Sammy

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Lynx
Celebrate!!!

Post   » Mon Dec 20, 2021 7:28 pm


Cancers can be somewhat more difficult to diagnose with an xray but important to look for. One of my guinea pigs had a tumor that was discovered during the necropsy.

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Renonvsparky

Post   » Mon Dec 20, 2021 7:48 pm


So Sammy's x-ray showed a bladder stone slightly smaller than a tic tac candy. We're really stuck with a very tough decision here. It may be operable in a younger and stronger pig, but in Sammy's case his age and weakened condition are two pretty big strikes against him. Another, even bigger problem is that the closest cavy certified surgeon is at Kansas State University in Manhattan, KS. Thats over 5 hours away. It's going to cost over $1000 for the surgery, after care and travel. I just don't know how I would come up with that much right now. There's no guarantee that they'll take his case, given the age and health factors or that Sammy would even survive it in his condition. The vet is getting in touch with their surgeon to get those answers and will let me know. I'm having really bad flashbacks to when we had to decide what to do with BJ.

What we are doing is managing his pain with meds and we're going to try to dissolve it with urine acidifer. I had to order some Sherman Pets Urine Health tablets. They'll be here in 2 or 3 days. They've had some success with it, but there are no guarantees there either. It all depends on what the bladder stone is comprised of. We're probably not going to be able to do the surgery. I'm not sure I want to put Sammy through that, especially if the risks of his age and weakened state significantly reduce his chances, if I can come up with the money to begin with. We'll have to see what KSU says.

As for trying to get it to dissolve, that only cost $20 for the supplement and another $25 for the pain management. Of course I'll have to keep hand feeding him every 4 hours and giving him extra water. I am willing to do that. The important thing is to make sure he's not suffering in pain. The Metacam is working so far. He drank water on his own and ate about a quarter of a baby carrot as soon as I got him home. He's also moving around better and his hind legs look more steady.

Speaking of hand feeding, it would appear that I've been doing a pretty good job of keeping him fed and nourished. The x-ray showed his stomach and intestines were pretty full with food. He also gained back the weight he lost between last Wednesday and Friday. He's back up to 2 lbs. There's no sign of any infection, so he doesn't need the antibiotic any more. We're playing a waiting game, but just know that I'm taking every step to make sure Sammy doesn't suffer. They're supposed to email me the x-ray, so I'll post it as soon as I get it.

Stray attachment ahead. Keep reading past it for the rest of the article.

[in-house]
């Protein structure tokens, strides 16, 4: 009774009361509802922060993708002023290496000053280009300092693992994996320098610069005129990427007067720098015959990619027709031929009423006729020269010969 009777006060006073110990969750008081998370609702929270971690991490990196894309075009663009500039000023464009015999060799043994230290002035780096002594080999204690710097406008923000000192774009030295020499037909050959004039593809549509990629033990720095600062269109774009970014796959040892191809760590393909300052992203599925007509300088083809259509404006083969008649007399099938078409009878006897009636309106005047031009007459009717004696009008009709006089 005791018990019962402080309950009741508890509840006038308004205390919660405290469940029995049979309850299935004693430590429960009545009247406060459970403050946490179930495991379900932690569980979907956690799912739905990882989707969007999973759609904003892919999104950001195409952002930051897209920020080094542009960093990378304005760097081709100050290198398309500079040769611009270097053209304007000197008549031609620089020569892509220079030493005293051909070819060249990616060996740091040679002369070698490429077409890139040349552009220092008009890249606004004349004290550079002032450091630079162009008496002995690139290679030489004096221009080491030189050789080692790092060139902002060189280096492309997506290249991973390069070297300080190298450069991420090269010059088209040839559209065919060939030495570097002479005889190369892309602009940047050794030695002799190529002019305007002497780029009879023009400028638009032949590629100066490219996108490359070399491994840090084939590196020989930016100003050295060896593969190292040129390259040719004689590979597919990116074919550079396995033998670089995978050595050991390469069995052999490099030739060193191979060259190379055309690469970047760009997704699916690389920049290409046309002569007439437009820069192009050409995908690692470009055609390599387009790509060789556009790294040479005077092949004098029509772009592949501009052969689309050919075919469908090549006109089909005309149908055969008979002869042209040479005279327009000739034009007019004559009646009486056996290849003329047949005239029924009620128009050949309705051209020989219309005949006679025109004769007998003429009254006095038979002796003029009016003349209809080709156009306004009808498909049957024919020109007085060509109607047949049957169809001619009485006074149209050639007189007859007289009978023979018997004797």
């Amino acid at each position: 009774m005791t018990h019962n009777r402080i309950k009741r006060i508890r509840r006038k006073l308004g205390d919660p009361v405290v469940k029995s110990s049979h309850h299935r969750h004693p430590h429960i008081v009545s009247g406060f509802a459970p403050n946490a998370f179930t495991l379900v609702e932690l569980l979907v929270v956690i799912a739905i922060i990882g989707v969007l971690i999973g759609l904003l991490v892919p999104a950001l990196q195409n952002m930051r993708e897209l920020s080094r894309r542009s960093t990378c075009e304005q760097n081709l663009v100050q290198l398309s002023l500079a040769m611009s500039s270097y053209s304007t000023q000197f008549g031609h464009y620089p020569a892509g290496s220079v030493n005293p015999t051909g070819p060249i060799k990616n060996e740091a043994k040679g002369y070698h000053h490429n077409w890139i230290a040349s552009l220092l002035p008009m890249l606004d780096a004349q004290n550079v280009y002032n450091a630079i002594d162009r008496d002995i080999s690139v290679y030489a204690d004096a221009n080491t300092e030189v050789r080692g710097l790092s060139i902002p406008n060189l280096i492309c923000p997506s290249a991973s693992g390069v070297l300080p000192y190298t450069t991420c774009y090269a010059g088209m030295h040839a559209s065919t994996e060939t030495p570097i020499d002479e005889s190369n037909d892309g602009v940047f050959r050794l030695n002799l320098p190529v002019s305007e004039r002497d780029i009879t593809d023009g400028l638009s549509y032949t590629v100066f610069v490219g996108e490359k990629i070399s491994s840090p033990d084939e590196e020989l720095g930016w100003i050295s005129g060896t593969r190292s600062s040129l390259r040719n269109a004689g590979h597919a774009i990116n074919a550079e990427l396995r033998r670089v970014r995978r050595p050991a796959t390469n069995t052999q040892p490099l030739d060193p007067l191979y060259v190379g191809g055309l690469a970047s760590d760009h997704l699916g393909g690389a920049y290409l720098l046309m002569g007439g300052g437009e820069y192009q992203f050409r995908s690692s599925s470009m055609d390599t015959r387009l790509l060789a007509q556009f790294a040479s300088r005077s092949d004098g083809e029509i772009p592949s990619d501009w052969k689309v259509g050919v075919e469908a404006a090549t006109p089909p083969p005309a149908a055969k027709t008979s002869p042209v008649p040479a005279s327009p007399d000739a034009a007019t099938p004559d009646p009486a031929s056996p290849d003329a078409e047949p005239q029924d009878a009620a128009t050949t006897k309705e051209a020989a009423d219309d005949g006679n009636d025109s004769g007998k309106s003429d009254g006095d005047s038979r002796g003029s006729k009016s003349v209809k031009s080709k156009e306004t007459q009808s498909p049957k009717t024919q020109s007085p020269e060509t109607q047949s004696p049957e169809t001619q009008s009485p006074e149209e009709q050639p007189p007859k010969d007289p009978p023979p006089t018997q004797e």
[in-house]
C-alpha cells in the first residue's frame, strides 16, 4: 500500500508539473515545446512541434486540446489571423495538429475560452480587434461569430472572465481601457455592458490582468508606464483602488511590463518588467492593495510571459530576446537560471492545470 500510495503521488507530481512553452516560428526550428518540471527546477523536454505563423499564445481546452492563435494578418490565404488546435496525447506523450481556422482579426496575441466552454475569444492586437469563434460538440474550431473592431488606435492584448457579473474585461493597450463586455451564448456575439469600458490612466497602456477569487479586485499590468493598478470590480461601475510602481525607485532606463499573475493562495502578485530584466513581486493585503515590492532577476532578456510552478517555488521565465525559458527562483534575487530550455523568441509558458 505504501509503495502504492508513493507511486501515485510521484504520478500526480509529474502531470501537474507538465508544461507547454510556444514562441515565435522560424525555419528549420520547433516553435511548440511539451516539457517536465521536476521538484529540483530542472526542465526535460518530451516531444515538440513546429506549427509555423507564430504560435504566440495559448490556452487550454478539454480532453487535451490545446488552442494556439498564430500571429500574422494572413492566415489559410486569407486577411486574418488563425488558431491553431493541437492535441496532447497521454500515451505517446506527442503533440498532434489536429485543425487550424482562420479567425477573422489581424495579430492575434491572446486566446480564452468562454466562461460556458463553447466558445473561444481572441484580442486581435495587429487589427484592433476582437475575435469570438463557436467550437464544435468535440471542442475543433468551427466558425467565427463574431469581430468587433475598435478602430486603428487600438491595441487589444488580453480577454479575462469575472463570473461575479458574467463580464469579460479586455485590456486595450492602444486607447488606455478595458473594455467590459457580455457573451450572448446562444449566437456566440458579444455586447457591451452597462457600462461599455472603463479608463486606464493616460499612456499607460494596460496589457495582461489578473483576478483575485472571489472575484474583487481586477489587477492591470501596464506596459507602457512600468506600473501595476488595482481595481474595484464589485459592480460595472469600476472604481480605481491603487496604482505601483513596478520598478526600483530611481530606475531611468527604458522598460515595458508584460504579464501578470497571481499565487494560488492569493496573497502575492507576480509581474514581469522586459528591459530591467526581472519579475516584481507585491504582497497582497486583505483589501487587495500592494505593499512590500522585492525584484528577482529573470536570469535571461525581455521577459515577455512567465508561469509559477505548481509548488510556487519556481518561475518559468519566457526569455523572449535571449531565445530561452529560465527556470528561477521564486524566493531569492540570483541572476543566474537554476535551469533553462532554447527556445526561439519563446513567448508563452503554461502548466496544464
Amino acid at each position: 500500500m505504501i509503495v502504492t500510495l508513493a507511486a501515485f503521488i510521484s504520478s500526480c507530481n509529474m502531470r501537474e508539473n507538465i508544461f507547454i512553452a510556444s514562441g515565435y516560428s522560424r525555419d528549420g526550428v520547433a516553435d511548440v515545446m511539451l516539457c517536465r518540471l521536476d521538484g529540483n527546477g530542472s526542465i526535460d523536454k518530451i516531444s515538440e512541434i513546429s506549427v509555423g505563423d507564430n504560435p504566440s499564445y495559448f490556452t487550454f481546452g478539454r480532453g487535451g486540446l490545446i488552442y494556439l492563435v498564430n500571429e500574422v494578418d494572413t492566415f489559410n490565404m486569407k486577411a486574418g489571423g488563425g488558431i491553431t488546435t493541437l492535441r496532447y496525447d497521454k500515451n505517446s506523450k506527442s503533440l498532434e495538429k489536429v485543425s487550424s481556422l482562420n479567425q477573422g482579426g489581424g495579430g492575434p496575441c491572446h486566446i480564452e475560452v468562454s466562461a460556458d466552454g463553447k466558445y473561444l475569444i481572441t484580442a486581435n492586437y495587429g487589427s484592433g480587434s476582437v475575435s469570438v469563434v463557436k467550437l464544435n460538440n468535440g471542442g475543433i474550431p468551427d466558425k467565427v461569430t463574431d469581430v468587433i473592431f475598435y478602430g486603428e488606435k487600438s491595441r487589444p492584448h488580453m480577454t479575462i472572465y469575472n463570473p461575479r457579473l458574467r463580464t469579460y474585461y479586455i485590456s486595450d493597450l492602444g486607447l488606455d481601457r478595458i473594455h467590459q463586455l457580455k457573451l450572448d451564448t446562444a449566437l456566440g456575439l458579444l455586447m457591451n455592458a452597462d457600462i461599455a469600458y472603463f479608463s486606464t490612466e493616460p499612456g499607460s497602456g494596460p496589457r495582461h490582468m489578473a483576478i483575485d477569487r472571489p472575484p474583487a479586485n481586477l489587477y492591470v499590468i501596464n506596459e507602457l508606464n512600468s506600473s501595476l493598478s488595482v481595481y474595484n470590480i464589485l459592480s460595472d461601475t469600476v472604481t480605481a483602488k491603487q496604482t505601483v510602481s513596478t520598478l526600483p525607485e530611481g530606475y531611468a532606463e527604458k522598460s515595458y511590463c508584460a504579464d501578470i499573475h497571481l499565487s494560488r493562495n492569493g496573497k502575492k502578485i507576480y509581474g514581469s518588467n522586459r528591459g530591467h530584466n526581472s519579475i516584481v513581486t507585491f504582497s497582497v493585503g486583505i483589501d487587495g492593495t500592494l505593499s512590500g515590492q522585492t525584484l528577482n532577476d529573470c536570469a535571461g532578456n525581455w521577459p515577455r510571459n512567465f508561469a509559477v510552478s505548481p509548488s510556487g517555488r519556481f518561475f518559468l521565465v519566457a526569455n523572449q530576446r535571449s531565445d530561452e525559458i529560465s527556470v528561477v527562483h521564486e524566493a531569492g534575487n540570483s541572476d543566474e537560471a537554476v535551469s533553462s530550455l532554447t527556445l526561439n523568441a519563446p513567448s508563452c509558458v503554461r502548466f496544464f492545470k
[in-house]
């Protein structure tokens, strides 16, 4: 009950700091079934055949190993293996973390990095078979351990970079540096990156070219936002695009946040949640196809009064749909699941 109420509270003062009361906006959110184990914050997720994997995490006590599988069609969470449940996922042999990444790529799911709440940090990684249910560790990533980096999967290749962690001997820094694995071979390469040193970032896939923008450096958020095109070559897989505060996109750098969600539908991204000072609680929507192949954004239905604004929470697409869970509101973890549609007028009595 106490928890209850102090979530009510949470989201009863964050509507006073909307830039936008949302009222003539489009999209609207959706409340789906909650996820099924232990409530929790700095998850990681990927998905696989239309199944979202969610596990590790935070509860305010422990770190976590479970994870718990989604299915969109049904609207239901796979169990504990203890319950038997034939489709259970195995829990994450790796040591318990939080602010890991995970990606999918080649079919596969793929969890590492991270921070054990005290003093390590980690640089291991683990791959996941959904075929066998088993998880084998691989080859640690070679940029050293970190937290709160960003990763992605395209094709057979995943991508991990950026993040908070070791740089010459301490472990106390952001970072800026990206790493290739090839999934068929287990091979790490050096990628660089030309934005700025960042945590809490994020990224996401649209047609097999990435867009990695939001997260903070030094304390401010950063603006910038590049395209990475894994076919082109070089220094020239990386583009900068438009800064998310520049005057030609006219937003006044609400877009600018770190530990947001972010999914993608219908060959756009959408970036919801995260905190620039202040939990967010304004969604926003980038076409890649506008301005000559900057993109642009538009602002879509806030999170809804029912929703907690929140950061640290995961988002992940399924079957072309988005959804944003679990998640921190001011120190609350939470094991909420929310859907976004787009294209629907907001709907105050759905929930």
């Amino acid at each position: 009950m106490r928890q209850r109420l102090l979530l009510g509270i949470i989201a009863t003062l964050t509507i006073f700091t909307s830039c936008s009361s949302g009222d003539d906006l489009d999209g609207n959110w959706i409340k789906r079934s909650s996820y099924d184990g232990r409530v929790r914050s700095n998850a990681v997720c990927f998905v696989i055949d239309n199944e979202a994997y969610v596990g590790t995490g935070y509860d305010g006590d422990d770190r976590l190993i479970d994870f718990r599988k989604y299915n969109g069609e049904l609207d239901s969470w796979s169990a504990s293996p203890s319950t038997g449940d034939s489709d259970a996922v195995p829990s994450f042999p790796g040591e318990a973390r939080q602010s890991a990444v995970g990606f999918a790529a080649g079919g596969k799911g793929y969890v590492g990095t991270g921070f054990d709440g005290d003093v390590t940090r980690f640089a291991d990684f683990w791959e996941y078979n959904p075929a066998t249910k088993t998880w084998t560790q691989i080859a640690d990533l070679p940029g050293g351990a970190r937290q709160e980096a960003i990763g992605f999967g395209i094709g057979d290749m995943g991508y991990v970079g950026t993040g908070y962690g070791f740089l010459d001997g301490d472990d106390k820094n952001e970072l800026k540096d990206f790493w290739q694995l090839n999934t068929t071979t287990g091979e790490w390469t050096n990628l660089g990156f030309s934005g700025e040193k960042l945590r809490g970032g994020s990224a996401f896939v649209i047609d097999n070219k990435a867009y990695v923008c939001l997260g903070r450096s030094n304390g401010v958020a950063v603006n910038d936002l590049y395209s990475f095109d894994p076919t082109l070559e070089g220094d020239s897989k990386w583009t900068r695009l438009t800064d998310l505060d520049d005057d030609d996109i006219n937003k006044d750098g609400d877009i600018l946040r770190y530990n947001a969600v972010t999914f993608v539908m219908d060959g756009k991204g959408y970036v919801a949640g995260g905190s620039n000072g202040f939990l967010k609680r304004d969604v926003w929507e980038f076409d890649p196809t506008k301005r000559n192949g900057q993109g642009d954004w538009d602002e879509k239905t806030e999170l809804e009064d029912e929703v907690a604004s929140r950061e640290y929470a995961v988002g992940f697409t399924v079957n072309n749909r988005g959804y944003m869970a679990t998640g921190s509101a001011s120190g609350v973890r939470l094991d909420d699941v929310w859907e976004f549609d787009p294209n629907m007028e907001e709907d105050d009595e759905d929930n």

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Renonvsparky

Post   » Mon Dec 20, 2021 7:58 pm


Also, Sammy can go back in his cage with Dean for now as long as Dean doesn't bully him because he's sick and weak. It might even help both of them. I think I'm going to do that and watch them to make sure no bullying is going on.

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Lynx
Celebrate!!!

Post   » Mon Dec 20, 2021 8:18 pm


I am so sorry to hear he has a stone. It sounds like you may not have a good exotics surgeon nearby. Access to good vets is so important. I agree with you on the importance of managing pain. Pain affects everything.

I am sorry to say we have absolutely no confidence in any sherman health pet products. No studies. Nothing has ever been scientifically proven to dissolve stones in a guinea pig. Kind of like snake oil. I believe Sef would agree with this (she is far more knowledgeable about stones than I am).

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Sef
I dissent.

Post   » Mon Dec 20, 2021 8:28 pm


He may feel a bit better just being off the Orbax and having Metacam for pain and inflammation. Remind me, how old is Sammy? What dose is the Metacam? (what is Sammy's weight, and the mg/ml of the Metacam?)

I really hate to discourage you, but a urine acidifier is not likely to help much if at all. Case after case over the years have shown that it's not possible to reliably, consistently change the pH of a guinea pig's high alkaline urine to the extent that it will prevent stones for forming---or dissolve those that are already there. It sounds good in theory but I have yet to find a guinea pig owner here who has had success with it. The stone is most likely calcium carbonate; the majority are. Nothing dissolves calcium carbonate, including (or I might say, especially) that stuff from Sherwood. It's junk science at best, and you would probably be better off starting him on a low dose of Valium and/or Shilintong to try to relax the bladder and urethra enough to pass the stone if it can be passed. I've had some that were able to; others, not. It very much depends on the size and location.

In the meantime, please keep a very close eye on urine output (I can't emphasize this enough). A tic-tac size stone is significant enough that, if it travels down into his urethra, becomes stuck and completely blocks the flow of urine, you will have an emergency on your hands. I don't want to scare you, but it can happen and is something you need to be aware of and have a game plan in place if it does.